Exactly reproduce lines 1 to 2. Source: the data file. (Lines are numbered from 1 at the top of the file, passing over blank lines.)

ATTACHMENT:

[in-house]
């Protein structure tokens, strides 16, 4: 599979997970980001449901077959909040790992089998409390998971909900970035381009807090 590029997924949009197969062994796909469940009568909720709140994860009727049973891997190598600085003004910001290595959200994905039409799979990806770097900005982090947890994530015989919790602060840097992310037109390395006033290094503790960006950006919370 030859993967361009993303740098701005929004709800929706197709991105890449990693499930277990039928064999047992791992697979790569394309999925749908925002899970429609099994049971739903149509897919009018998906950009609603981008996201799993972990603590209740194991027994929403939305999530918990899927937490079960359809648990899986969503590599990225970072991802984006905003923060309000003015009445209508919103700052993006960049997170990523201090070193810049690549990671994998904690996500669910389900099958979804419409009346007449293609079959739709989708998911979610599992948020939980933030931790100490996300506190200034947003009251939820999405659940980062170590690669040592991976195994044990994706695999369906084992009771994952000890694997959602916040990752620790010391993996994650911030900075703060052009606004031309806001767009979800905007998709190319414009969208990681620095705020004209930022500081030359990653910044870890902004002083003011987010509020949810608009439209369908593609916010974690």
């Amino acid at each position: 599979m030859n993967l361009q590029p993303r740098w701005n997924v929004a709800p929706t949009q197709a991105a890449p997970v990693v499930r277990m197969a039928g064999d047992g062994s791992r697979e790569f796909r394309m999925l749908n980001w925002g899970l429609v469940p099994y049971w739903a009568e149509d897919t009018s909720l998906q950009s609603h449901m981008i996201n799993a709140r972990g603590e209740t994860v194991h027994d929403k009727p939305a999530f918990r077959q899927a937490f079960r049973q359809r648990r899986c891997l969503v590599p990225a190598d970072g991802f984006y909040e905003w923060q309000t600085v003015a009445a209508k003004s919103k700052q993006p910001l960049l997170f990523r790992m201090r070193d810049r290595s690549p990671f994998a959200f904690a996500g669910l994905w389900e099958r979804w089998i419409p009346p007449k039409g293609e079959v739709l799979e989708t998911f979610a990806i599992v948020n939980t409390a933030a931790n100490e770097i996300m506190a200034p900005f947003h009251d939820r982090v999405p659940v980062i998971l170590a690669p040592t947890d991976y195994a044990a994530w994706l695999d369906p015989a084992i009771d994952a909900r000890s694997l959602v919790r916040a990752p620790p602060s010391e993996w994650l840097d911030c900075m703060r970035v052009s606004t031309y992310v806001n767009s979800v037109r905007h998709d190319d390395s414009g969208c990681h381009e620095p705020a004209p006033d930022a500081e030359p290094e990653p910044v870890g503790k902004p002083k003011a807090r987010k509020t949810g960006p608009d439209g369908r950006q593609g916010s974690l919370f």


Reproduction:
[in-house]
């Protein structure tokens, strides 16, 4: 599979997970980001449901077959909040790992089998409390998971909900970035381009807090 590029997924949009197969062994796909469940009568909720709140994860009727049973891997190598600085003004910001290595959200994905039409799979990806770097900005982090947890994530015989919790602060840097992310037109390395006033290094503790960006950006919370 030859993967361009993303740098701005929004709800929706197709991105890449990693499930277990039928064999047992791992697979790569394309999925749908925002899970429609099994049971739903149509897919009018998906950009609603981008996201799993972990603590209740194991027994929403939305999530918990899927937490079960359809648990899986969503590599990225970072991802984006905003923060309000003015009445209508919103700052993006960049997170990523201090070193810049690549990671994998904690996500669910389900099958979804419409009346007449293609079959739709989708998911979610599992948020939980933030931790100490996300506190200034947003009251939820999405659940980062170590690669040592991976195994044990994706695999369906084992009771994952000890694997959602916040990752620790010391993996994650911030900075703060052009606004031309806001767009979800905007998709190319414009969208990681620095705020004209930022500081030359990653910044870890902004002083003011987010509020949810608009439209369908593609916010974690």